I hadn't opened the drapes at all yet. The entire apartment was in twilight. I had special-ordered very heavy drapes. I rarely saw sunlight, and I didn't miss it much. I turned on the light over my fish tank. The angelfish rose towards the top, mouths moving in slow-motion begging.
Fish are my idea of pets. You don't walk them, pick up after them, or have to housebreak them. Clean the tank occasionally, feed them, and they don't give a damn how many hours of overtime you work.
The smell of strong brewed coffee wafted through the apartment from my Mr. Coffee. I sat at my, little two-seater kitchen table sipping hot, black Colombian vintage. Beans fresh from my freezer, ground on the spot. There was no other way to drink coffee. Though in a pinch I'll take it just about any way I can get it.
The doorbell chimed. I jumped, spilling coffee onto the table. Nervous? Me? I left my Firestar on the kitchen table instead of taking it to the door with me. See, I'm not paranoid. Just very, very careful.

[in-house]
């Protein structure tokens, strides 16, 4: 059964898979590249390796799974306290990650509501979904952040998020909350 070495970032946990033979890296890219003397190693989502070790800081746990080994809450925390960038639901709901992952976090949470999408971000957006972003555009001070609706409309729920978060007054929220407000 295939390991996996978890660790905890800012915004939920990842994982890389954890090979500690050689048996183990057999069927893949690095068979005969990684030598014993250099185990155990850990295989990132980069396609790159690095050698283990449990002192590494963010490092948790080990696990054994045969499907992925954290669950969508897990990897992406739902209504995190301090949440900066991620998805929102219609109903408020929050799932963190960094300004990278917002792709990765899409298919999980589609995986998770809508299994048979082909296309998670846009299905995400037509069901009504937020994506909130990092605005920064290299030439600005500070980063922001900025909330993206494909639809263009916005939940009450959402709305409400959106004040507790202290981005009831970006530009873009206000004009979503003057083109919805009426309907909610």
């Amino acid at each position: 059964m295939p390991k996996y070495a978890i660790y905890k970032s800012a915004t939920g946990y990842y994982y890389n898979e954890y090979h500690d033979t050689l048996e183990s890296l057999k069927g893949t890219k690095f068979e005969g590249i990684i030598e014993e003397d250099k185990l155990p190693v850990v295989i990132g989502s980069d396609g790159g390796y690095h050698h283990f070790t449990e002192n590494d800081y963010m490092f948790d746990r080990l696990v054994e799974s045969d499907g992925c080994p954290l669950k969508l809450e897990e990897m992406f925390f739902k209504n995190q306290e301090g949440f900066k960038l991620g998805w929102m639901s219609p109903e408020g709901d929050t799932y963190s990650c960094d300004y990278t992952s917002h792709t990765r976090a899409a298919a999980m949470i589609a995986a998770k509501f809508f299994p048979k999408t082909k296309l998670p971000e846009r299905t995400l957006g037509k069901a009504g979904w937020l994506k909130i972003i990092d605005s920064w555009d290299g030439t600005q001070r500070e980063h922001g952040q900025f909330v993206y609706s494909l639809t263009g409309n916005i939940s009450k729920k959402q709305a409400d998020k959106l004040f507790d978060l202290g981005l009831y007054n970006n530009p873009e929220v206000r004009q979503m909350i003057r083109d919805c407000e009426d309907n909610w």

I checked the peephole and opened the door. Manny Rodriguez stood in the doorway. He's about two inches taller than I am. His coal-black hair is streaked with grey and white. Thick waves of it frame his thin face and black mustache. He's fifty-two, and with one exception, I would still rather have him backing me in a dangerous situation than anyone else I know.
We shook hands, we always do that. His grip was firm and dry. He grinned at me, flashing very white teeth in his brown face. "I smell coffee."
I grinned back. "You know it's all I have for breakfast." He walked in, and I locked the door behind him, habit.
"Rosita thinks you don't take care of yourself." He dropped into a near-perfect imitation of his wife's scolding voice, a much thicker Mexican accent than his own. "She doesn't eat right, so thin. Poor Anita, no husband, not even a boyfriend." He grinned.
"Rosita sounds like my stepmother. Judith is sick with worry that I'll be an old maid."
"You're what, twenty-four?"
He just shook his head. "Sometimes I do not understand women."
It was my turn to grin. "What am I, chopped liver?"
"Anita, you know I didn't mean ... "
"I know, I'm one of the boys. I understand."
"You are better than any of the boys at work."
"Sit down. Let me pour coffee in your mouth before your foot fits in again."
"You are being difficult. You know what I meant." He stared at me out of his solid brown eyes, face very serious.